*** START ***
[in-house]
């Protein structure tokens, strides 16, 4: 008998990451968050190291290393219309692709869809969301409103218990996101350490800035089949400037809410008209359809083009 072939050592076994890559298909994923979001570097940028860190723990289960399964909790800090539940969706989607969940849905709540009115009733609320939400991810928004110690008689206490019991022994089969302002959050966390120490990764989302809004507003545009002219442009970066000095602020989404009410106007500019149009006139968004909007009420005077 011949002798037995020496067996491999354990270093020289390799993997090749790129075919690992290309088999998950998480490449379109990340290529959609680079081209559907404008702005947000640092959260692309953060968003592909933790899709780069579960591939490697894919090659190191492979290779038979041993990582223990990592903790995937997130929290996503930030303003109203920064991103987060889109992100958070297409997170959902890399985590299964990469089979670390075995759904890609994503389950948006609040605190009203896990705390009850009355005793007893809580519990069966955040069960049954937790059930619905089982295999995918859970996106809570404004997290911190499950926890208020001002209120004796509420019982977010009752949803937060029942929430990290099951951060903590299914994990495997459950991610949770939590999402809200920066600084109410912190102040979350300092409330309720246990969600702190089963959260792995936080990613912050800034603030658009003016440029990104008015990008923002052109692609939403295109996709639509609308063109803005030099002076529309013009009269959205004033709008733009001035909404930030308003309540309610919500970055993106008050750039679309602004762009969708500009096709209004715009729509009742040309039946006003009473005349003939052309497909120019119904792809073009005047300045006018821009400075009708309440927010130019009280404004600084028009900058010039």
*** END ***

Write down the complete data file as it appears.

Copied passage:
[in-house]
């Protein structure tokens, strides 16, 4: 008998990451968050190291290393219309692709869809969301409103218990996101350490800035089949400037809410008209359809083009 072939050592076994890559298909994923979001570097940028860190723990289960399964909790800090539940969706989607969940849905709540009115009733609320939400991810928004110690008689206490019991022994089969302002959050966390120490990764989302809004507003545009002219442009970066000095602020989404009410106007500019149009006139968004909007009420005077 011949002798037995020496067996491999354990270093020289390799993997090749790129075919690992290309088999998950998480490449379109990340290529959609680079081209559907404008702005947000640092959260692309953060968003592909933790899709780069579960591939490697894919090659190191492979290779038979041993990582223990990592903790995937997130929290996503930030303003109203920064991103987060889109992100958070297409997170959902890399985590299964990469089979670390075995759904890609994503389950948006609040605190009203896990705390009850009355005793007893809580519990069966955040069960049954937790059930619905089982295999995918859970996106809570404004997290911190499950926890208020001002209120004796509420019982977010009752949803937060029942929430990290099951951060903590299914994990495997459950991610949770939590999402809200920066600084109410912190102040979350300092409330309720246990969600702190089963959260792995936080990613912050800034603030658009003016440029990104008015990008923002052109692609939403295109996709639509609308063109803005030099002076529309013009009269959205004033709008733009001035909404930030308003309540309610919500970055993106008050750039679309602004762009969708500009096709209004715009729509009742040309039946006003009473005349003939052309497909120019119904792809073009005047300045006018821009400075009708309440927010130019009280404004600084028009900058010039």